BEFORE THE STATE BOARD OF EQUALIZATION OF THE STATE OF CALIFORNIA .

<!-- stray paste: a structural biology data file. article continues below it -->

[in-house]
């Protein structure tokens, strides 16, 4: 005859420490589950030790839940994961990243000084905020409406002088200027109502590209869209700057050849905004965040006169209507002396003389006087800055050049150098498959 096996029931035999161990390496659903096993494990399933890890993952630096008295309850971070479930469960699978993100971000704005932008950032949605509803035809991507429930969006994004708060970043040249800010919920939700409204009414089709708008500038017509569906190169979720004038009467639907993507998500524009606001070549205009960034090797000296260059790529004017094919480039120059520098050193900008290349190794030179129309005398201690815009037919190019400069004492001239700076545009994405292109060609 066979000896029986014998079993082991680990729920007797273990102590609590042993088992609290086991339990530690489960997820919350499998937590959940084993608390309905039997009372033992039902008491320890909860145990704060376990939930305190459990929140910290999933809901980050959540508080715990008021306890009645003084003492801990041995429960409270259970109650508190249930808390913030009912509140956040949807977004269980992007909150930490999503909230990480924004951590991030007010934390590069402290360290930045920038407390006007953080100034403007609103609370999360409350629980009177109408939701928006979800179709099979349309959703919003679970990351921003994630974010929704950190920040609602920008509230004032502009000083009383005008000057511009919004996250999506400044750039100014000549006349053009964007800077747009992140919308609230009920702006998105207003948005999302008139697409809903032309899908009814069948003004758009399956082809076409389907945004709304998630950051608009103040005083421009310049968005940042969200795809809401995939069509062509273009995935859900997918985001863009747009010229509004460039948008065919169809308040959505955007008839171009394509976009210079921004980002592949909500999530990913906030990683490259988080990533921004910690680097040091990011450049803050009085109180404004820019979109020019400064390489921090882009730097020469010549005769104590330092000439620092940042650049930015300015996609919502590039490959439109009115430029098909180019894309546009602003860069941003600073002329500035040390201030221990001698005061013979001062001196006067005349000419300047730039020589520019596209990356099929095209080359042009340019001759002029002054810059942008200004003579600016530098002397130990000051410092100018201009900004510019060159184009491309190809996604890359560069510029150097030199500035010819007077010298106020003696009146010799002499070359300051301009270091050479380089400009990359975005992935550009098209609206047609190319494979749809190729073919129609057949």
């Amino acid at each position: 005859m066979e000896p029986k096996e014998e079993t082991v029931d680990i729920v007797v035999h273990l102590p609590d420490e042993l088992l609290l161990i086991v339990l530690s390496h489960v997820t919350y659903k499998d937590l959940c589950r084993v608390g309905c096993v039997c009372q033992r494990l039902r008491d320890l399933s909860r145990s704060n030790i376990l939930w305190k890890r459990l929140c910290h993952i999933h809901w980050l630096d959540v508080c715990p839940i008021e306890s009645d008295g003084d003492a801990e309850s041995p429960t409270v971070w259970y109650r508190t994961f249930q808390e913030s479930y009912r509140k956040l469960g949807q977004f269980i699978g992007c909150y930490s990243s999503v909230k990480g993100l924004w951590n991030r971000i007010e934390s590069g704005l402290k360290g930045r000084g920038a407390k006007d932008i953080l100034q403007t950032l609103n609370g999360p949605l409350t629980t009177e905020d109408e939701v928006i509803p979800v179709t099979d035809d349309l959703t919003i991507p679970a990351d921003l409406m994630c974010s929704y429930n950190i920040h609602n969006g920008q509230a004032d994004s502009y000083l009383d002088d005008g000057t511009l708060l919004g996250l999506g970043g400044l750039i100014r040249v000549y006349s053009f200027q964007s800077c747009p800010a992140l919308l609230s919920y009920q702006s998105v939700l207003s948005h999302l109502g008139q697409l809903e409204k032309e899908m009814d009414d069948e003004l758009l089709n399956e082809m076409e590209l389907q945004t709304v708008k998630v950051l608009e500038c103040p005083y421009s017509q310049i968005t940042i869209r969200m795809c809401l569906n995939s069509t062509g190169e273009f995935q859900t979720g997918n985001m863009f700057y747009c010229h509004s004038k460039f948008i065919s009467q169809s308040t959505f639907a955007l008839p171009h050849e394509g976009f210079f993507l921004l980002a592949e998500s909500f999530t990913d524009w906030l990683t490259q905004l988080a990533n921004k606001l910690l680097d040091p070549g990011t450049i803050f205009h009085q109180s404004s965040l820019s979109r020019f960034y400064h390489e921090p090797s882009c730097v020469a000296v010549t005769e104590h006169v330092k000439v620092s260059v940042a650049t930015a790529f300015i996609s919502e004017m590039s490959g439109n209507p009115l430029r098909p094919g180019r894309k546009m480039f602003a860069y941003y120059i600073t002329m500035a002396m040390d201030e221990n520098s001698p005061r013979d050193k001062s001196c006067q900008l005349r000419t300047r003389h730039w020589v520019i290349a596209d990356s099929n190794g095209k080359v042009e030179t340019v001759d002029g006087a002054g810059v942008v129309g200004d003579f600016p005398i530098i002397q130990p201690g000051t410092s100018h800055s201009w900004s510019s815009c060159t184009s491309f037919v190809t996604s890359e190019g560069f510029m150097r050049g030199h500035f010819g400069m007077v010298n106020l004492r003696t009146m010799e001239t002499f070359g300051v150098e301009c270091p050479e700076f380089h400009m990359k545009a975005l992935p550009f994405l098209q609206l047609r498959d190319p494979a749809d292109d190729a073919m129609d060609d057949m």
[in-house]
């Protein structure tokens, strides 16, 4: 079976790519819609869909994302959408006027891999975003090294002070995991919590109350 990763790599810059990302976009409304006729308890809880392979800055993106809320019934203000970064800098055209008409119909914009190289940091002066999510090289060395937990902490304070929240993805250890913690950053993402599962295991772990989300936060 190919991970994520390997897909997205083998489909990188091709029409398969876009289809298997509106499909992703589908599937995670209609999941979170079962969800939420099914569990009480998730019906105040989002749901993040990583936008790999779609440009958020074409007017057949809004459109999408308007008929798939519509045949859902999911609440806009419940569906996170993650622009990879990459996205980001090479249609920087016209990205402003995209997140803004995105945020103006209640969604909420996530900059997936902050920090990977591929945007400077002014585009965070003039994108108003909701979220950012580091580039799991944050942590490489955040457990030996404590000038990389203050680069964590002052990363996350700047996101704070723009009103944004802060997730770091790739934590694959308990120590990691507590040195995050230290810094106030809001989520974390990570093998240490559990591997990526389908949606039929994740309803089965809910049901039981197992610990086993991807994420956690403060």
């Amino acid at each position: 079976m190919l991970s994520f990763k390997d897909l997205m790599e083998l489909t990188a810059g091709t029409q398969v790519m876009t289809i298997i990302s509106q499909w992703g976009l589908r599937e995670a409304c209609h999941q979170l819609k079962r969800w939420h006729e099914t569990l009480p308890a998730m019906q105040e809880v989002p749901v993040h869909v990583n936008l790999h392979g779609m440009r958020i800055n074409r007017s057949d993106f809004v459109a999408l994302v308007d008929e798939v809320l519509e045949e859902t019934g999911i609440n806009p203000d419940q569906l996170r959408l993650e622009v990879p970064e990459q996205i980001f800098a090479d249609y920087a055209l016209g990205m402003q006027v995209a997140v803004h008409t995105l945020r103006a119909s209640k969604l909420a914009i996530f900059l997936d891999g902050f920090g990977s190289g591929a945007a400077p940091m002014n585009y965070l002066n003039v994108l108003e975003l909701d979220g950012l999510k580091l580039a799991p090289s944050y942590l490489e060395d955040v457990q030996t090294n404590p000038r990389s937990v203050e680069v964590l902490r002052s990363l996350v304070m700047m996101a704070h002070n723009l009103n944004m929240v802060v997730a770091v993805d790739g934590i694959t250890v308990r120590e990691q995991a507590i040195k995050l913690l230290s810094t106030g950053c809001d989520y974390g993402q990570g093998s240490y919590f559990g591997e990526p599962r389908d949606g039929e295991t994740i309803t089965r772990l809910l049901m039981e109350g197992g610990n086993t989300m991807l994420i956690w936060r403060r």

BEFORE THE STATE BOARD OF EQUALIZATION OF THE STATE OF CALIFORNIA . In the Matter of the Appeal of ROY L. AND PATRICIA A. MISSKELLEY ) For Appellants: Roy L. Misskelley, in pro. per. For Respondent: Bruce R. Langston Counsel O P I N I O N This appeal is made pursuant to section 19057, subdivision (a), of the Revenue and Taxation Code from the action of the Franchise Tax Board in denying the claim of Roy L. and Patricia A. Misskelley for refund of personal income tax in the amount of $3,147.19 for the year 1978. -360- Appeal of - Roy L. and Patricia A. Misskelley - The issue in this matter is whether appellanthusband (hereinafter "appellant") was a resident and domiciliary of California from June 16, 1978, through December 31, 1978. Appellants filed a joint California personal income tax return for 1978, On that return they listed their address as "24 Piper Court, Novator CA." On October 22, 1981, appellants filed an amended return claiming a refund of $3,147.19, The primary adjustment on this return was a $42,871.07 reduction in total income reported. By way of explanation, appellants wrote that the "[olriginal return included income made in Nevada as a permanent resident of Nevada." Respondent requested further information from appellants about their residency status for taxable years 1977 through 1980. The information provided showed that appellants had lived in California from 1950 through 197'7, that appellant left California and moved to Nevada on July 16, 1978, and that appellant's wife left California and moved, to Nevada on October 4, 1979. Appellants also indicated that during all of 1978 Mrs. Misskelley held a California driver's license, had an automobile registered in California, and transacted the majority of her banking activities in California. Although appellant held a California driver's license, registered his car in California, and maintained in California during 1978, savings and checking accounts he apparently also acquired a Nevada driver's license, registered his car in Nevada, and opened bank accounts in Nevada during the latter part of that year. Appellants' children apparently attended school in California during al:1 of 1978. Based on the information supplied by appellants, respondent determined that both Mr. and Mrs. Misskelley were California residents for all of 1978 and disallowed the claimed refund. This appeal followed. Revenue and Taxation Code section 17014, subdivision (a), defines the term “resident" to include: (1) Every individual who is in this state for other than a temporary or transitory purpose, (2) Every individual domiciled in this state who is outside the state for a temporary or transitory purpose. Section 17014, subdivision (c), also states that: -361- Appeal-of Roy L. and Patricia A. Misskelley Any individual who is a resident of this state continues to be a resident even though temporarily absent from the state. Respondent's determination of residency status and the proposed assessments based thereon are presumed to be correct and the taxpayer bears the burden of proving respondent's actions erroneous. (Appeal of Robert J. Addington Jr., Cal. St. Bd. of Equal., Jan. 5, 1982; Appeal ot Pafricia A. Green, Cal. St. Bd. of Equal., June 22, 1976.) However, the presumption is a rebuttable one and will only support a finding in the absence of sufficient evidence to the contrary. Respondent's determination is not [Citations.] evidence to be weighed against evidence produced by the taxpayer. The presumption of correctness, disappears once evidence which would support a [Citations.] contrary finding has been submitted. eal of Janice Rule, Ca.1. St. Bd. of Equal., Oct. 6, There is no question that appellant's wife was a resident of California during all of 1978 as she did not leave the state until late 1979. There also is no question that appellant was a resident of California until June 15, 1978. The only status in question is that of appellant for the period June 16, 1978, through December 31, 1978. Since appellant was outside the state for that period, his status must be determined under section 17014, subdivision (a)(2), supra. Therefore, we must first decide whether or not he was still domiciled in California. If not, then he was not a resident of California. In support of his claim that he was not a California resident during the period in question, appellant argues that he left the state with the intent of remaining indefinitely in Nevada. Appellant has stated that he wanted to move to Nevada for better job opportunities, but that his wife, for a variety of reasons, refused to accompany him. This disagreement resulted in a spousal separation when appellant moved to Nevada and his wife remained in California. He further stated that upon arriving in Nevada, he established a business, acquired a residence, and opened two bank accounts there. About fourteen months after he first moved to Nevada, he and his wife reconciled. their differences. Mrs. Misskelley moved to Nevada in October 1979, and the whole family has resided there ever since. -362- Appeal of w L. and Patricia A. Misskelley In regard to determining an individual's domicile for income tax purposes, we had occasion to summarize the applicable California law in the A peal of Robert J. and Kyung Y. Olsen, decided on October * "Domicile" has been defined as "the one location with which for legal purposes a person is considered to have the most settled and permanent connection, the place where he intends to remain and to which, whenever he is absent, he has the intention of returning. . . .” (Whittell v. Franchise Tax Board; 231 Cal.App.2d 278, 284 [41 Cal.Rptr. 6731 (1964).) A person may have only one domicile at a time (Whittell, supra), and he retains that domicile until he acquires another elsewhere. (In re Marriage of Leff, 25 Cal.App,2d 630, 642 [mm,Rptr. 195] (1972).) The establishment of a new domicile requires actual residence in a new place and the intention to remain there permanently or indefinitely. (Estate of Phillipz, 269 Cal.App.2d 656, 659 [75 Cal.Rptr. 3011 (1969).) One's acts must give clear proof of a concurrent intention to abandon the old domicile and establish a new one. (Chapman v. Superior Court, 162 Cal.App.2d 421, 426-427 [328 P.2d 231 (1958).) As noted above, to prove that a new domicile has been established, appellant must show: (1) actual residence in a new place, and (2) the intention to remain there permanently or indefinitely. Respondent does not dispute that appellant actually resided in Nevada. It does appear to dispute appellant's intention to remain in Nevada permanently or indefinitely, based on two generalized propositions which it inaccurately applies to appellant's situation. First, respondent cites prior decisions of this board which state that absences for reasons of employment, even for extended periods, are usually not regarde.d as establishing a change of domicile. (See Ap eal of Robert J. and Kyung Y. Olsen, supra; Appea hnard and Helen Fernandez, Cal. St. Bd. of Equal., June 2, 1971.) However, the cases cited by respondent involved employees who were sent out of California to perform their jobs for their employers. Appellant, on the other hand, was apparently a self-employed construction contractor in California, and he established a construction contracting business in Nevada immediately upon his arrival there. -363- Appeal of-Roy L. and Patricia A. Misskelly Respondent's citations have no relevance to appellant's situation. We view appellant's establishment of a business, and its apparent immediate success as tending to indicate that appellant did intend to remain in Nevada permanently or indefinitely. Respondent's second proposition was that appellants maintained their marital abode in California during this time, and that this is 'Oa significant factor in resolving the question of domicile." (Resp. Br. at 5.) However, appellants have explained that a marital disagreement was at the root of the decision to split the family during the period on appeal. There is no evidence that appellant ever returned to the home in California after leaving it or that he, or his wife, continued to consider it as his home. Given appellant's uncontradicted statements that there was a marital separation, we do not feel justified in attributing to appellant the intention of returning to California simply because his estranged spouse lived there. Consequently, contrary to the view held by respondent, Mrs. Misskelley's decision to remain in California when her husband chose to go to Nevada does not support the conclusion that appellant retained his California domicile. In our view, the information provided by appellants is sufficient to overcome the pr,esumption of correctness attaching to respondent's determination. Respondent has presented conjectures, but no evidence whatsoever, to contradict appellant's statements, We find, therefore, that appellant was not domiciled in California during the period at issue and was not a "resident" of California, as that term is defined in Revenue and Taxation Code section 17014. As respondent points out in its brief, our finding that appellant was not a domiciliary of California does not end this matter. Marital property interests in personal property are determined under the.laws of the acquiring spouse's domicile. (Schecter v. Superior Court, 49 Cal.2d 3, 10 [314 P.2d 101 (?957) Rozan v. Rozan, 49 Cal.2d 322, 326 [317 P.2d 111 (l957)f) Income earned during a marriage constitutes community property in Nevada. (Nev. Rev. Stats. 5 123.220 (1979).) Therefore, appellant's income earned as a Nevada domiciliary was community property, and Mrs. Misskelley is liable for California income tax on her one-half community interest in those earnings. (Appeal of Robert M. and Mildred Scott, Cal. St. Bd. of Equal., March 2 1981; Ap eal of WD. and Carole C. Elzey, Cal, St. Bd. of Equa -%-Aug. 1, 1974.) Additionally, her tax liability must be -364- Appeal of Roy L. and Patricia A. Misskelley computed using the rates for a married person filing separately, since a joint return may not be filed where one spouse was a nonresident for part of the year. (Rev. & Tax. Code, § 18402, subd. (b)(l).) These adjustments will reduce somewhat the amount of refund to which appellants are entitled. (Res,p. Ex. G.) 0 -365- Appeal ---_of Roy L. and Patricia A. Misskelley O R D E R Pursuant to the views expressed in the opinion of the board on file in this proceeding, and good cause . appearing therefor, IT IS HEREBY ORDERED, ADJUDGED AND DECREED, pursuant to section 19060 of the Revenue and Taxation Code, that the action of the Franchise Tax Board in denying the claim of Roy L. and Patricia A. Misskelley for refund of personal income tax in the amount of $3,147.19 for the year 1978, be and the same is hereby modified to reflect adjustments resulting from appellant's status as a Nevada domiciliary, as set out in the foregoing opinion. Done at Sacramento, California, this 8th day of May I 1984, by the State Board of Equalization,. with Board Members Mr. Nevins, Mr, Dronenburg, Mr. Collis, Mr. Bennett and- Mr. Harvey present. Richard Nevins. I Chairman Ernest I Member Dronenburg, J. Jr. Conway H. Collis I Member F7illiam M. Bennett I Member Walter Harvey* I Member *For Kenneth Cory, per Government Code section 7.9 -366-